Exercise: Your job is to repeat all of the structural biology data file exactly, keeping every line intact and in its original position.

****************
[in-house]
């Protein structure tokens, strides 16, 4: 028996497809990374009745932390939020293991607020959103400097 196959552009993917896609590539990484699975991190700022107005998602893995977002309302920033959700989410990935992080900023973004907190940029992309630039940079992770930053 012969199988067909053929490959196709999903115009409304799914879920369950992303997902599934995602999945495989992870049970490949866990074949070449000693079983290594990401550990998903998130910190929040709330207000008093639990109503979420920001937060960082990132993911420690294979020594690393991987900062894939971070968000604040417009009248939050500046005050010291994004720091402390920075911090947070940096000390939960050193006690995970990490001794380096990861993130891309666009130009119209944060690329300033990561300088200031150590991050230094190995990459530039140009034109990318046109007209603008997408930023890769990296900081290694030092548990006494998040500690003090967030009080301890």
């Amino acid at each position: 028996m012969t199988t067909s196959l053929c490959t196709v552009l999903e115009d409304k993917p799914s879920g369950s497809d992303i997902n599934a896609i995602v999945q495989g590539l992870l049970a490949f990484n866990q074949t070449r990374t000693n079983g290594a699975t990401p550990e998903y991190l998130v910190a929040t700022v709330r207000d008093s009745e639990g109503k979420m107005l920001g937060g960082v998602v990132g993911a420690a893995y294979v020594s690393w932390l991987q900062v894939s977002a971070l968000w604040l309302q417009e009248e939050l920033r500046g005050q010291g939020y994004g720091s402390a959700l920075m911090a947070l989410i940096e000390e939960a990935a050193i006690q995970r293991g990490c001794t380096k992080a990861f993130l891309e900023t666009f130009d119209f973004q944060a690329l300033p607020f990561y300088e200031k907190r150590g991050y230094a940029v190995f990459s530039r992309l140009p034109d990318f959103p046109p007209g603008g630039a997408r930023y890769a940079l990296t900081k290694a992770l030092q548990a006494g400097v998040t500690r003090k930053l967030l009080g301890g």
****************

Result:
[in-house]
């Protein structure tokens, strides 16, 4: 028996497809990374009745932390939020293991607020959103400097 196959552009993917896609590539990484699975991190700022107005998602893995977002309302920033959700989410990935992080900023973004907190940029992309630039940079992770930053 012969199988067909053929490959196709999903115009409304799914879920369950992303997902599934995602999945495989992870049970490949866990074949070449000693079983290594990401550990998903998130910190929040709330207000008093639990109503979420920001937060960082990132993911420690294979020594690393991987900062894939971070968000604040417009009248939050500046005050010291994004720091402390920075911090947070940096000390939960050193006690995970990490001794380096990861993130891309666009130009119209944060690329300033990561300088200031150590991050230094190995990459530039140009034109990318046109007209603008997408930023890769990296900081290694030092548990006494998040500690003090967030009080301890």
């Amino acid at each position: 028996m012969t199988t067909s196959l053929c490959t196709v552009l999903e115009d409304k993917p799914s879920g369950s497809d992303i997902n599934a896609i995602v999945q495989g590539l992870l049970a490949f990484n866990q074949t070449r990374t000693n079983g290594a699975t990401p550990e998903y991190l998130v910190a929040t700022v709330r207000d008093s009745e639990g109503k979420m107005l920001g937060g960082v998602v990132g993911a420690a893995y294979v020594s690393w932390l991987q900062v894939s977002a971070l968000w604040l309302q417009e009248e939050l920033r500046g005050q010291g939020y994004g720091s402390a959700l920075m911090a947070l989410i940096e000390e939960a990935a050193i006690q995970r293991g990490c001794t380096k992080a990861f993130l891309e900023t666009f130009d119209f973004q944060a690329l300033p607020f990561y300088e200031k907190r150590g991050y230094a940029v190995f990459s530039r992309l140009p034109d990318f959103p046109p007209g603008g630039a997408r930023y890769a940079l990296t900081k290694a992770l030092q548990a006494g400097v998040t500690r003090k930053l967030l009080g301890g």